The first domino has fallen. Reportedly. ESPN's Adam Schefter tweeted out this morning that the Denver Broncos and Baltimore Ravens have agreed in principle on a deal to trade veteran QB Joe Flacco.
The deal, which cannot be completed until March 13th, is reportedly returning a 4th-round pick to Baltimore. And in this dire 2019 rookie QB class, this may not be the last time we see a veteran flipped for picks. Looking around the rest of the league, Flacco is clearly the most accomplished veteran QB up for grabs. And fortunately for the Broncos, he fits every stereotype known to John Elway's heart.
Big. (Slow). Strong Arm. (Accuracy?) Expensive. (Very). Yes, John swooned Peyton Manning to Denver and won a Super Bowl in the twilight of Manning's career. But his decisions outside of that have been questionable...at best.
But enough about John. What does this trade tell us about the rest of the bridge quarterback market? Not much, unfortunately. The free agent market got a boost with the news that Eagles QB Nick Foles opted out of his 2019 team option (worth $20M) to hit the open market. Veteran starters on the free agent market:
- Nick Foles
- Teddy Bridgewater
- Josh McCown
- Tyrod Taylor
- Ryan Fizpatrick
That's the best of the bunch. We may see two of those as Week 1 starters in 2019. Instead, the best bridge options are currently under contract in places that they've worn out their welcome.
Veteran starters on teams looking for a new quarterback:
- Ryan Tannehill, Miami Dolphins (30 years old)
- Case Keenum, Denver Broncos (30)
- Blake Bortles, Jacksonville Jaguars (26)
What does the trade of Flacco, for a 2019 4th-round, pick, tell us about the value these veteran signal callers may have? Nothing at all.
Here's why: the financial implications for trading for Flacco are non-existent, at least compared to these three. Flacco's contract has three years remaining, owing him $63M over that time span. Yikes, right? Wrong. These figures are all base salary, meaning they're not guaranteed and the Broncos can part ways with Flacco at any point going forward without incurring any cap penalties.
That is the recipe of an ideal bridge situation. And after that, the accomplishments and the winning record (he's 96-67 as a starter...but QB Wins aren't a stat), Flacco returned a 4th-round pick.
For comparison's sake, Tannehill (42-46), Keenum (26-28) and Bortles (24-49) all lack Flacco's winning pedigree while also bringing cap hits in excess of $20M in 2019. Bortles brings dead cap in each of the next two seasons, meaning there will be sunken money if teams want to part ways until 2021. And Tannehill has a two-year window of dead cap to the Dolphins (unless the trade is after 6/1/2020), teams know there will be urgency for Miami to cut losses and move on.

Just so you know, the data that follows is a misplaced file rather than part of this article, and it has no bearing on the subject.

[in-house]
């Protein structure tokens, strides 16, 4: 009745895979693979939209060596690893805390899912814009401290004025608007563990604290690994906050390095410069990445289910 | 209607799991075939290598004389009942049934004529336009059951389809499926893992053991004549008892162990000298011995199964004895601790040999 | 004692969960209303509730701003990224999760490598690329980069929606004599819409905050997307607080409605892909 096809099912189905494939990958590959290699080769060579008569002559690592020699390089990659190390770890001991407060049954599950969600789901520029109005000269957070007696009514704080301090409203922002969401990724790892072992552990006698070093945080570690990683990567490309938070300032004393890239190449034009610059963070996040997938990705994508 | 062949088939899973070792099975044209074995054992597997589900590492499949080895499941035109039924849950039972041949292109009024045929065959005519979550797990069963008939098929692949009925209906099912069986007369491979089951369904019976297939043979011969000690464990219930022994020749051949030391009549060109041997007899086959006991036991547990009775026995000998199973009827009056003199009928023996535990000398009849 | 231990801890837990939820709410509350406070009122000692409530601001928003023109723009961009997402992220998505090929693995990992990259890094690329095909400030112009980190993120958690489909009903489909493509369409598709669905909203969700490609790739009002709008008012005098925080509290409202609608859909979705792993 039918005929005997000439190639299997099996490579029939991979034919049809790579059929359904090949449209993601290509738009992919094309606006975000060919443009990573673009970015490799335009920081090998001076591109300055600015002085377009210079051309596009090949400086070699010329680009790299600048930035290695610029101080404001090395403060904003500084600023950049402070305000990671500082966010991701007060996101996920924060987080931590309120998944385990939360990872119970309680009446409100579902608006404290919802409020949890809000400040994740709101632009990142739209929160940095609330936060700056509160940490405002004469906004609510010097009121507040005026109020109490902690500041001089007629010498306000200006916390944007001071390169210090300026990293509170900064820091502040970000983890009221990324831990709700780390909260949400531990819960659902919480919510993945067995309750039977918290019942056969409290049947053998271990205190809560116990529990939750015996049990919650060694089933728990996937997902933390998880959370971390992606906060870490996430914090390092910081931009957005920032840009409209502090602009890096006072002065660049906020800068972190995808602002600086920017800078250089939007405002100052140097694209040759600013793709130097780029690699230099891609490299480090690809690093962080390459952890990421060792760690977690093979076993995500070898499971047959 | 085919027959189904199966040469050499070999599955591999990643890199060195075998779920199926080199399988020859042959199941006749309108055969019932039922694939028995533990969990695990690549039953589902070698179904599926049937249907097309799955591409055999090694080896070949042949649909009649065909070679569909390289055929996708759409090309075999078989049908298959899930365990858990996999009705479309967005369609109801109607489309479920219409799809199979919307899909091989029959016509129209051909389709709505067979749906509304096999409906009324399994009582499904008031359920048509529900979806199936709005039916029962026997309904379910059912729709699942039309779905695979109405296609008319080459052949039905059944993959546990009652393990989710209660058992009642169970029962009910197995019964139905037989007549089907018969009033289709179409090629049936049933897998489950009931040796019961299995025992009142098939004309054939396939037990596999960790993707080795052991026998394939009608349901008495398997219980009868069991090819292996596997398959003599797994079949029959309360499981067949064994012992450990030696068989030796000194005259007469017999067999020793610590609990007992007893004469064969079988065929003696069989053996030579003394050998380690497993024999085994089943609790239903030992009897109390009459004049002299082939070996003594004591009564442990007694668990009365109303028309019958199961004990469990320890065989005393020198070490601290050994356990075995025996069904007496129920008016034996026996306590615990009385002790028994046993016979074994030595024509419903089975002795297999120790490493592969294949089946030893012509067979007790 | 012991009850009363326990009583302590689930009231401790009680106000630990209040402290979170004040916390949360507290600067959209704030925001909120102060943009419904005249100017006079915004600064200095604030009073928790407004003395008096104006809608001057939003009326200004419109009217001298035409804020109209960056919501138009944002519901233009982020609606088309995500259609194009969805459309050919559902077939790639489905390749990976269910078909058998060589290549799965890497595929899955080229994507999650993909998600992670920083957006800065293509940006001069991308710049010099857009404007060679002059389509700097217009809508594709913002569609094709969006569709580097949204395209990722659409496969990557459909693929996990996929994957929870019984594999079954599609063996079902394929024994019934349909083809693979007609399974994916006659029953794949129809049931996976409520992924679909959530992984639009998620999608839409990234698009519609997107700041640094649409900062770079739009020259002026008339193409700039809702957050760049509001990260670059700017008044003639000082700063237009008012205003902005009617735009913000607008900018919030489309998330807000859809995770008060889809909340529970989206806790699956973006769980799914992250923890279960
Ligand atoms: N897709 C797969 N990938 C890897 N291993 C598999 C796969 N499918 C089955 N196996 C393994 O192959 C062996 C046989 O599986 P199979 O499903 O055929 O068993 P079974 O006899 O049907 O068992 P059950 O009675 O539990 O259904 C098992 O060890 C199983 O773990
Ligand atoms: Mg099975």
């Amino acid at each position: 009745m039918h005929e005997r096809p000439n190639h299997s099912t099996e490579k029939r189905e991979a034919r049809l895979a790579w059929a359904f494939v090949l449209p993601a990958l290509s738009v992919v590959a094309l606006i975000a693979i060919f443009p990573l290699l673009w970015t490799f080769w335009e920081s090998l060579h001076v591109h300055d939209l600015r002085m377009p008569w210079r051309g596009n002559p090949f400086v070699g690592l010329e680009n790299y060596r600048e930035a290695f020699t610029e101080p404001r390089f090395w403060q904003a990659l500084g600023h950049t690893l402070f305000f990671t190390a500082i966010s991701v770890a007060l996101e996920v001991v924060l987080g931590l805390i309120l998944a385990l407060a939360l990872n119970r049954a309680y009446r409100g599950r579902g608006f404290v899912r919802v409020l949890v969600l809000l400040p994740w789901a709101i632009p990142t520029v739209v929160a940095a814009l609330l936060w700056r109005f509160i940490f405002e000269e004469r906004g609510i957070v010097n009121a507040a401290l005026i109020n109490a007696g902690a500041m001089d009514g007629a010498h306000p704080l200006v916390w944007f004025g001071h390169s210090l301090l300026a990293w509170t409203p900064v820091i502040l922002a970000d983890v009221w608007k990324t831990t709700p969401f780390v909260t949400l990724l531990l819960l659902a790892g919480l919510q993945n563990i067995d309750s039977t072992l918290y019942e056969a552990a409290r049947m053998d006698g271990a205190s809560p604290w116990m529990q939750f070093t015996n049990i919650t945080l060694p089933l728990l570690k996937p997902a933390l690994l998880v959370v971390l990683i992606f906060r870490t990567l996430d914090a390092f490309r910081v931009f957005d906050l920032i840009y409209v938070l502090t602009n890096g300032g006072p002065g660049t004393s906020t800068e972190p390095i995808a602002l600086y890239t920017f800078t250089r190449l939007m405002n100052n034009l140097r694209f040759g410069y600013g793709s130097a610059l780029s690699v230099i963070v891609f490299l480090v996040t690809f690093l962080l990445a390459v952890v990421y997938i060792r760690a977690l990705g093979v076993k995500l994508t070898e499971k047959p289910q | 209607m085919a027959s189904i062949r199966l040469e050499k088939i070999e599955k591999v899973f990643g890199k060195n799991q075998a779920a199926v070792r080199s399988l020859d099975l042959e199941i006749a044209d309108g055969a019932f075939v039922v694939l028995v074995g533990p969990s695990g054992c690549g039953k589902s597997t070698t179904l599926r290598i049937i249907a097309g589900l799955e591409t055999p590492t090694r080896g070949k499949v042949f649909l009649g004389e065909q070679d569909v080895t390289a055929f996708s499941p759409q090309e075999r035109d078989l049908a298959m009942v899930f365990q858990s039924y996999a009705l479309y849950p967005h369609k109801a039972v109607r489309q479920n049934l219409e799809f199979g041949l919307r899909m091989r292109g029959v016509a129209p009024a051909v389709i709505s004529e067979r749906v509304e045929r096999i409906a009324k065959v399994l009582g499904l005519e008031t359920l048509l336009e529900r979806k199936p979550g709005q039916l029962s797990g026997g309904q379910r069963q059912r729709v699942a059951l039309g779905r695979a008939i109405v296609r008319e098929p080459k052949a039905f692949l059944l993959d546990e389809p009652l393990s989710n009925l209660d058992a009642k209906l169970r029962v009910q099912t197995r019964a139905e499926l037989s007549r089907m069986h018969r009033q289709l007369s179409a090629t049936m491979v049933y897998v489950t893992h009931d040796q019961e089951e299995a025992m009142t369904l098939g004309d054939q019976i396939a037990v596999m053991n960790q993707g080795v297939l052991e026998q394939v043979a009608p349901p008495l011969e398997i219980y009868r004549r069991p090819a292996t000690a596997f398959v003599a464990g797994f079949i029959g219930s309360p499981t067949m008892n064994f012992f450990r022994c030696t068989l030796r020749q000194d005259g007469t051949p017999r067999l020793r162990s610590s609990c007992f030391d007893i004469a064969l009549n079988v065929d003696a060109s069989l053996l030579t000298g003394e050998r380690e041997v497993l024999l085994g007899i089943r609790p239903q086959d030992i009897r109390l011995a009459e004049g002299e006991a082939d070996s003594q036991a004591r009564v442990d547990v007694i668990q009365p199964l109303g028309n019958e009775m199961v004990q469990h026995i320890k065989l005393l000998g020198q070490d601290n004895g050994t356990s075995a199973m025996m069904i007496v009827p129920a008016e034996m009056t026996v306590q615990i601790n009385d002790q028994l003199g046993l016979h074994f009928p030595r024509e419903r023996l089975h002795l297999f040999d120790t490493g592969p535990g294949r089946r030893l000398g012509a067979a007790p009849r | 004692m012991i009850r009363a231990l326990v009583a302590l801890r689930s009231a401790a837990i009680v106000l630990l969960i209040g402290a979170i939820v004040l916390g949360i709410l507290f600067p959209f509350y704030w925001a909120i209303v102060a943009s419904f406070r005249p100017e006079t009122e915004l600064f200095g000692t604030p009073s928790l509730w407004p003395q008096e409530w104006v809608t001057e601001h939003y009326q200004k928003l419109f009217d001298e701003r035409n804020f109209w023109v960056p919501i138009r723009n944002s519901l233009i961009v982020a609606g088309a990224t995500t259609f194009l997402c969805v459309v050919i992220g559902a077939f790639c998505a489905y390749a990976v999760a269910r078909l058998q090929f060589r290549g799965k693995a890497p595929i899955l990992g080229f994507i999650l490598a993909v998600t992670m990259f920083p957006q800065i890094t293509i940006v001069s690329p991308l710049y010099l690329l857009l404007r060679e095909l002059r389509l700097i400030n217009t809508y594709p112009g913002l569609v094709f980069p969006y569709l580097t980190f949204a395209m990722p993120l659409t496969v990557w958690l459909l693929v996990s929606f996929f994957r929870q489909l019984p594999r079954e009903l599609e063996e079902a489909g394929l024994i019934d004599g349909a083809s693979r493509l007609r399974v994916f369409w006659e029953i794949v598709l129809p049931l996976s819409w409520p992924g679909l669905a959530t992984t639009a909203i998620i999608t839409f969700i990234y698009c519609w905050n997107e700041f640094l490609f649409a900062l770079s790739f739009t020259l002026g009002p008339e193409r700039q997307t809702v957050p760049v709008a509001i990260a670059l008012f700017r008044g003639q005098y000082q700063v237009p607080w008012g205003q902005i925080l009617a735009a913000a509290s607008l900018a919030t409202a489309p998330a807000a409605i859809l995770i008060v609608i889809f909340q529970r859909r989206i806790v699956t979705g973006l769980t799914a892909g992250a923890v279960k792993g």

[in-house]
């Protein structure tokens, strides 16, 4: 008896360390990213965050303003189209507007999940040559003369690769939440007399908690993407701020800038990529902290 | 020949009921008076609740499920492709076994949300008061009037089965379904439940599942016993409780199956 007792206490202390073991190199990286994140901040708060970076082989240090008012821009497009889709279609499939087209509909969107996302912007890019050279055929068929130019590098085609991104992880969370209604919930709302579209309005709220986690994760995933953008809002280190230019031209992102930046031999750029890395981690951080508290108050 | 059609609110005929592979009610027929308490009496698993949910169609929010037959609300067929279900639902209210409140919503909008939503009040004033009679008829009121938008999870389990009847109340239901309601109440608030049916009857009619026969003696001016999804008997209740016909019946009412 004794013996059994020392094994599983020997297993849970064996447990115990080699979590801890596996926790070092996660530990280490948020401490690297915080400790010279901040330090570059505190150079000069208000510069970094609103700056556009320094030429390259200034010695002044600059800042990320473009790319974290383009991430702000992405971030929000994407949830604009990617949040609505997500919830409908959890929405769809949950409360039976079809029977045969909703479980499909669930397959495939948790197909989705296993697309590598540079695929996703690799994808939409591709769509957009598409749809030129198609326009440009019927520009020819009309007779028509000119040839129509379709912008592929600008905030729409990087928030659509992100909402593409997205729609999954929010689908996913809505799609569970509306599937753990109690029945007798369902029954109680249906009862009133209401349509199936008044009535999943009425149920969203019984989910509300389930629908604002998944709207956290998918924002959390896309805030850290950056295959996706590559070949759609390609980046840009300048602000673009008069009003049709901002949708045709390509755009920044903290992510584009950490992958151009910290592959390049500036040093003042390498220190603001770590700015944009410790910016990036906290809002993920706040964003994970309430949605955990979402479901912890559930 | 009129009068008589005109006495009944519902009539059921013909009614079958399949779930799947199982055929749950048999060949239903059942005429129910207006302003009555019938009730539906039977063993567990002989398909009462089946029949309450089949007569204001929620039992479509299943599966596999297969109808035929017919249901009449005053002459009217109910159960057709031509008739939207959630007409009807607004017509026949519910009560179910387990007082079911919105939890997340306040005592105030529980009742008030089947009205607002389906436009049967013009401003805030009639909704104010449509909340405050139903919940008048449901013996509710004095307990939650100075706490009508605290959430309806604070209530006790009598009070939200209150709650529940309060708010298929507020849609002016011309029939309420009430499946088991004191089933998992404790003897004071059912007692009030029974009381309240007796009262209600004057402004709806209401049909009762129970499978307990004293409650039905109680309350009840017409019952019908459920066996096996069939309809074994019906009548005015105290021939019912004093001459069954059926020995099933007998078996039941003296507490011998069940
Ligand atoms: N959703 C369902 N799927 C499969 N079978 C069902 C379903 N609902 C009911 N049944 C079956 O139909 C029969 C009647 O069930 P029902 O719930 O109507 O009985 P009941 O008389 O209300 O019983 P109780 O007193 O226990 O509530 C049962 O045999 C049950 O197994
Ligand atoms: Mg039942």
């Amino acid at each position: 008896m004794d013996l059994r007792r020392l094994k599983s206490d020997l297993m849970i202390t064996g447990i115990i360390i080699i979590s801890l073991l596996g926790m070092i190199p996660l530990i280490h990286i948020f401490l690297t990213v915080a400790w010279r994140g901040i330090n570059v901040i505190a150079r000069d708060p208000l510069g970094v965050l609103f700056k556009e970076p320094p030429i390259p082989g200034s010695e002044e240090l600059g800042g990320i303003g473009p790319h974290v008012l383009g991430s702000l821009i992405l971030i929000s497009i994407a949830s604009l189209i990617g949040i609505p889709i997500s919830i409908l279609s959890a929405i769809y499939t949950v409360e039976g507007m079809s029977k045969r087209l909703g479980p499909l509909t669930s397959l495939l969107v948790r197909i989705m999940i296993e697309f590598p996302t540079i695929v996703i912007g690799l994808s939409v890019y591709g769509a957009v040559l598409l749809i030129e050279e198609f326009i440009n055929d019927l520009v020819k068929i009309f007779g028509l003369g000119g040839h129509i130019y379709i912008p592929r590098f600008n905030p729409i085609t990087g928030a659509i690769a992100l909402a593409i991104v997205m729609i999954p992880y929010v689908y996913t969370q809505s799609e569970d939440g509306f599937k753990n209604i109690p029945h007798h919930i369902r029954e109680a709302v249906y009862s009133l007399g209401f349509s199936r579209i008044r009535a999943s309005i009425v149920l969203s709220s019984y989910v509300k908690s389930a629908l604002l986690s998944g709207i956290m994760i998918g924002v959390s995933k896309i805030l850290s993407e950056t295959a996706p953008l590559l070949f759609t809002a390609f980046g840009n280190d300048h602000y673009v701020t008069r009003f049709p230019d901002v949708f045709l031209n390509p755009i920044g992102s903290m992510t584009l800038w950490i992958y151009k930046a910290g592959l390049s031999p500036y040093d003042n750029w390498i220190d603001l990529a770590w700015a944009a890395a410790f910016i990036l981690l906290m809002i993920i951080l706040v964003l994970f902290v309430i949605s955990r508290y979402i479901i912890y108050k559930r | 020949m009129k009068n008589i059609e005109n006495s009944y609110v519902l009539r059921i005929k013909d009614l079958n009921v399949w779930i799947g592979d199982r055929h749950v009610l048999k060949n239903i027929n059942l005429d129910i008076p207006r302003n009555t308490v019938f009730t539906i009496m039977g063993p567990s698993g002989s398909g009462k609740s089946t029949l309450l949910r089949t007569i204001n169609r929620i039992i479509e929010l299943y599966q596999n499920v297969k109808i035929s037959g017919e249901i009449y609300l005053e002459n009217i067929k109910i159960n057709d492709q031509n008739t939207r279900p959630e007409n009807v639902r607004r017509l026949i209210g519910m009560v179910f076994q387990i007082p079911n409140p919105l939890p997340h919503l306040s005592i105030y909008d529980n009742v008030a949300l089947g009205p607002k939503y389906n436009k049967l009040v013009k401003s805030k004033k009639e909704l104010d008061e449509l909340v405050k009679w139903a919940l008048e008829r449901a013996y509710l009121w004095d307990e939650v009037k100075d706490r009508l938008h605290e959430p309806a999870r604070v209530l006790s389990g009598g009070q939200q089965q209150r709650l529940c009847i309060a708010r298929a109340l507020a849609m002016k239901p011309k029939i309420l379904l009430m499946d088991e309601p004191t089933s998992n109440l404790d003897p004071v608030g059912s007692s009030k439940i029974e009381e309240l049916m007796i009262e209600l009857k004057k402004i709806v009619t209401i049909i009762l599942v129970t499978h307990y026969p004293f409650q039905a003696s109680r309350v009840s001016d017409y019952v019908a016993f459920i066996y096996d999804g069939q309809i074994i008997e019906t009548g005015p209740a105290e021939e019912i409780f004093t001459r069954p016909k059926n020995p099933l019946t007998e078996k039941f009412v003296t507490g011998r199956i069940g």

Keenum's contract is the easiest to digest: he's entering the final year of his contract and owed $21M ($10M of that would be dead cap if Denver cut him). But Denver has also lost all their leverage going forward. They, while keeping Keenum under contract, have flipped for Joe Flacco and appear intent to pay him $18.5M next season.
For those who aren't great at math, that means Denver is on the books to pay Case Keenum and Joe Flacco a combined $39.5M next season at most and, barring a trade, a minimum of $28.5M.
The Dolphins also possess little leverage: with a new front office structure, a new head coach and a decree from owner Stephen Ross that the Dolphins will be building a team "the right way", no one is expecting the Dolphins to contend in 2019. As a matter of fact, the expectation is the Dolphins are going to trim all the fat off their roster and eat the dead cap to prep them for 2020. After missing all of 2017 and playing poorly in 2018, Tannehill may as well be the poster child for trimmed fat, considering the previously mentioned two-year window for cap penalties.
So kudos to Denver for making a move that enables them to part ways with a bridge starter at their leisure. That in itself is a big win. But now they'll look to unload Keenum in an effort to save $11M with the whole world knowing he's a dead man walking.
The trade market can swing one of two ways: someone can look at the relative youth of Tannehill, Keenum or Bortles and hope he can be the answer for their franchise. If that's the case, Miami or Jacksonville may fetch a more handsome compensation. Or, in a more likely scenario, teams will wait out the asking price, knowing full well that Miami, Denver and Jacksonville are up against the clock to make moves and free up space.
If that's the case, each of these three may be cap casualties and return no compensation at all.